The justices could rule early this week, given the speed with which the court has already moved on this case. (The record time in recent years is a four-day turnaround from oral arguments to ruling in the 1971 Pentagon-papers case.) Judicial experts offer three scenarios:
The Bush Win
The justices rule in favor of bush that the Florida Supreme Court wrongly extended the certification deadline to include hand counts. The legal effect of this decision would actually be quite small. Bush's lead would increase from 537 votes to the earlier margin of 930 votes, but Gore could still proceed with his contest before Judge Sauls, which is based on a different set of laws entirely. Gore knows this, which is why he wasn't heavily weighed down by Friday's events. Says Democratic strategist Paul Begala: "Hell, we already lost" on the certification of Bush's lead. "Now it's in the contest phase."
Politically, however, a Bush win would be a stunning public relations defeat for Gore, one that could erode his support in the nation and in Washington. Last week moderate Senate Democrats said they would consider the election finished if the high court rules against Gore. "Nobody has the stomach for this stretching beyond early December," says a senior aide to one Democratic Senator. Even Gore's campaign aides see an unfavorable ruling as a death blow. "They could lock it up for Bush," says a longtime adviser. "For Gore, they could let him live, but they can't lock it up for him."
Although some Bush supporters fantasized about it last week, it's highly unlikely that the court would directly rule on any of the other legal matters related to the election - the contest, for instance, or the Seminole case. As a matter of course, the Justices refrain from ruling on issues not directly put to them. Even so, says law professor John Yoo of the University of California, Berkeley, "whenever the court does anything, it's a significant political event. What they say will have a ripple effect on all these other cases in the lower courts and the other branches of government."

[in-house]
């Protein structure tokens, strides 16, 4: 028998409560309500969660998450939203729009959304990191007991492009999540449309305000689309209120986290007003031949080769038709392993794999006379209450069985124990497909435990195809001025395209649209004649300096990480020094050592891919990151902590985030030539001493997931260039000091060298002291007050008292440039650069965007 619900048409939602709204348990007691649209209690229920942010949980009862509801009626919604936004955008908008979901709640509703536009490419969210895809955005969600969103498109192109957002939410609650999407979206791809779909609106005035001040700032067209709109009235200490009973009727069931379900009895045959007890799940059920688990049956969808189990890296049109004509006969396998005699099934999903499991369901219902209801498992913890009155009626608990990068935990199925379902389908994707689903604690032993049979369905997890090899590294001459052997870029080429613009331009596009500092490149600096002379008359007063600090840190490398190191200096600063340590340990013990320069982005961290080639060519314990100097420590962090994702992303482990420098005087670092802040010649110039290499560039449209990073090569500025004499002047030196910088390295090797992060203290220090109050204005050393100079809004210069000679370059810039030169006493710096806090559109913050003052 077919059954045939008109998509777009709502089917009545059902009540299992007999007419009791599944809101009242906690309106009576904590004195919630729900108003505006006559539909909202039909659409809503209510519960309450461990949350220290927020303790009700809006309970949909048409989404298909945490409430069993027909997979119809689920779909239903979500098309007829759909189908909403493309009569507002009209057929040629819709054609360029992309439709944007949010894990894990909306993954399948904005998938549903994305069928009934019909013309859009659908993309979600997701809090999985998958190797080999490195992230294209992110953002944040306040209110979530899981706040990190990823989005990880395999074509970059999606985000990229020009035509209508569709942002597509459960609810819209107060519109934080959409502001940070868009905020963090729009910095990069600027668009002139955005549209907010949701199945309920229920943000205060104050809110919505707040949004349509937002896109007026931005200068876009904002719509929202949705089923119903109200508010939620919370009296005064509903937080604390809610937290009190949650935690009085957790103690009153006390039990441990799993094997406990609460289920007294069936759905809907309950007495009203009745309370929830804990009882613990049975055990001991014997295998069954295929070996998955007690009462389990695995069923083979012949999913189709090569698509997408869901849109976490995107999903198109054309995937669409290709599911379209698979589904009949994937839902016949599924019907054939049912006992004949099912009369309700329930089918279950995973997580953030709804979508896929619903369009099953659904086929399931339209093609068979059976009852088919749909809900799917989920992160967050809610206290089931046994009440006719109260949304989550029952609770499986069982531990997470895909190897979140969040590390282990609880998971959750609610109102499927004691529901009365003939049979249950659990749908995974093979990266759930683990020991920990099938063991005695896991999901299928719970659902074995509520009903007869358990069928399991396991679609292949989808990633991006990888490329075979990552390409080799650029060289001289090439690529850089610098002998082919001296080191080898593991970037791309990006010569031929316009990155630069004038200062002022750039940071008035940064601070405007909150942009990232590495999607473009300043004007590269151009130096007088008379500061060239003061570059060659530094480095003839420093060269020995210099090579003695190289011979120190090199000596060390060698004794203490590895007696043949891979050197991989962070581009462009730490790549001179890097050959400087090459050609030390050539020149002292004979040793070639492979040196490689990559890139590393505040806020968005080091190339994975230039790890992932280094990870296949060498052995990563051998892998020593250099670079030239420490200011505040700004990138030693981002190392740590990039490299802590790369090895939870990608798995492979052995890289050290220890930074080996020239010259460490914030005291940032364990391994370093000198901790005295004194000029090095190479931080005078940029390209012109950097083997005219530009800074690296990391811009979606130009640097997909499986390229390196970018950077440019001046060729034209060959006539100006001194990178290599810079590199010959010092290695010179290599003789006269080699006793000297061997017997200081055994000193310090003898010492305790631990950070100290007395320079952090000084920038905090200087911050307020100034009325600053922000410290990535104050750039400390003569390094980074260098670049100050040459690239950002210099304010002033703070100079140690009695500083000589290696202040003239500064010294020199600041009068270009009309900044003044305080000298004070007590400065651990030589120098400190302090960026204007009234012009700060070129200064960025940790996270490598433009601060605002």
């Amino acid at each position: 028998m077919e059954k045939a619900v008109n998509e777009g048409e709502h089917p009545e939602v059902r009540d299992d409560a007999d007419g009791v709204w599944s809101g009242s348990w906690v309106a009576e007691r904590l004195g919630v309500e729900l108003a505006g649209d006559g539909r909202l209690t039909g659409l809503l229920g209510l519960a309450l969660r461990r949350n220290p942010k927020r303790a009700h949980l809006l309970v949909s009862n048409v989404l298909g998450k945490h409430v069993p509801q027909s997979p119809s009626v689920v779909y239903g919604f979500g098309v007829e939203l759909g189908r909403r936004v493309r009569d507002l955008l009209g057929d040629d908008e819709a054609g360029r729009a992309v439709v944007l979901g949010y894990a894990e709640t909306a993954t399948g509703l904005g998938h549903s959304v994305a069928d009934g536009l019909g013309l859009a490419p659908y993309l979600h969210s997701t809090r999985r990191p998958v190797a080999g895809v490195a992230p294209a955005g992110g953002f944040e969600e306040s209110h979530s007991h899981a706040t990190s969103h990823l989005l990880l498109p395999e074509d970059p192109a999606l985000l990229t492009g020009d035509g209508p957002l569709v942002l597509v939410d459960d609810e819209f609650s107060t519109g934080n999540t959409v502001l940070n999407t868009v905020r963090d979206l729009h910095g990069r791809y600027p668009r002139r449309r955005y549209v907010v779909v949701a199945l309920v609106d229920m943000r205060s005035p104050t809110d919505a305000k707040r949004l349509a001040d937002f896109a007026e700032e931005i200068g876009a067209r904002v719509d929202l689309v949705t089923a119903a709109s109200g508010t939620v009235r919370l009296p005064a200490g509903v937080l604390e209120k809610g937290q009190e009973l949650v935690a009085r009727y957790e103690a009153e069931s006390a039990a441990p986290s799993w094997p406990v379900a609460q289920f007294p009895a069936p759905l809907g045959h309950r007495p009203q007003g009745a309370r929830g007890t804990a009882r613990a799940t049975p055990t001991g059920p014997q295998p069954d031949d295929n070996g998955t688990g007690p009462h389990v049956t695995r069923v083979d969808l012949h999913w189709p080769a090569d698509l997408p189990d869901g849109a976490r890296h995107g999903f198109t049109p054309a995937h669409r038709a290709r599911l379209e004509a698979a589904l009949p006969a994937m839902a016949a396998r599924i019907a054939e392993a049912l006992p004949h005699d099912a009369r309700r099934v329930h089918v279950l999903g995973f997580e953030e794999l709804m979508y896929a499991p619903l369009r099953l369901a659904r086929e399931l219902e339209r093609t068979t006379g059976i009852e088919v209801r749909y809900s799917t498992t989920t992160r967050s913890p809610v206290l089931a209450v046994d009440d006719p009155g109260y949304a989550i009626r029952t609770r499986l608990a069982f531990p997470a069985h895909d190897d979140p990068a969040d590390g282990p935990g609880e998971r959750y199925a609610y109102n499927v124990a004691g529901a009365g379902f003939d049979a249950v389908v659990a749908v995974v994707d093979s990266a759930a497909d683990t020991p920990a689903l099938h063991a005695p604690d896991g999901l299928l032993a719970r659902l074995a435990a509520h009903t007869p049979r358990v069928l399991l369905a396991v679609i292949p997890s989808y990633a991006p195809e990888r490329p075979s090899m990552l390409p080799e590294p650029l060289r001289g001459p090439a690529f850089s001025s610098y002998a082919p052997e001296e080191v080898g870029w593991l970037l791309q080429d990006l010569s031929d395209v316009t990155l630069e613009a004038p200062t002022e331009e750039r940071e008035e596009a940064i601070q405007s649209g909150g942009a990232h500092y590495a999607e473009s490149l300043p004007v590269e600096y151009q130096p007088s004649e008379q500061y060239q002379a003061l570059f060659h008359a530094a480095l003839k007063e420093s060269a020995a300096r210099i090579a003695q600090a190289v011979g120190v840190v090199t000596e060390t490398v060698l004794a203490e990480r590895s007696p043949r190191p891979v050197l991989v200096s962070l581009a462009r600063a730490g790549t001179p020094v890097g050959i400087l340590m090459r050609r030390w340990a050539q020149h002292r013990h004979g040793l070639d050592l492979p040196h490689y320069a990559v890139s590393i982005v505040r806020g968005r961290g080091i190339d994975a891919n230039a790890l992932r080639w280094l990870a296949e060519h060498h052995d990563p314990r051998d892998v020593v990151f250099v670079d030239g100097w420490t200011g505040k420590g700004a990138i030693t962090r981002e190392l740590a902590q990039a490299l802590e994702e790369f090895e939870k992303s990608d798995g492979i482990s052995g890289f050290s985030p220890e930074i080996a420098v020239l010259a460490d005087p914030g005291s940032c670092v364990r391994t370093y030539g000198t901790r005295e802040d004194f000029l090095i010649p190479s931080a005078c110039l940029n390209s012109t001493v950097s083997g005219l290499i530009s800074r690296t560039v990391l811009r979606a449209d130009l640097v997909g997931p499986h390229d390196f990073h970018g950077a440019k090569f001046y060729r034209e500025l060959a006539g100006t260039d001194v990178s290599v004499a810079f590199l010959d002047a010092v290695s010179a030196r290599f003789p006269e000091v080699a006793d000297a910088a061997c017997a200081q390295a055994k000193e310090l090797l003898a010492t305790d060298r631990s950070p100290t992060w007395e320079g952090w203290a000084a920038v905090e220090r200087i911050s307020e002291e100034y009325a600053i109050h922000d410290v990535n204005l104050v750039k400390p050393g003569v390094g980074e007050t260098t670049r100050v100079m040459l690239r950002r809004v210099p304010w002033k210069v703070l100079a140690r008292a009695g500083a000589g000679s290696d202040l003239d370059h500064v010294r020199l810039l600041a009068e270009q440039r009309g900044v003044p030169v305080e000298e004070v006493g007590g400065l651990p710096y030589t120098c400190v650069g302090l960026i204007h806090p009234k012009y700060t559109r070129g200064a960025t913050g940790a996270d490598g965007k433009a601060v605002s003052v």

The Gore Win
The justices affirm the florida supreme Court ruling, perhaps adding a short instruction that the Florida court rewrite its ruling to recognize that the state legislature, not the Florida constitution, controls how electors are appointed. Gore wouldn't gain any votes from such a ruling, but he would gain an important talking point. "He needs disputes to the Bush claims from someone other than his campaign staff, someone else saying these votes need to be counted," says one of the Vice President's advisers. Some Democratic graybeards say Gore's losses in the courts forced him on television too often last week to explain why he keeps going. "It's demeaning to him, and he's using up all his credibility," says a senior Democrat.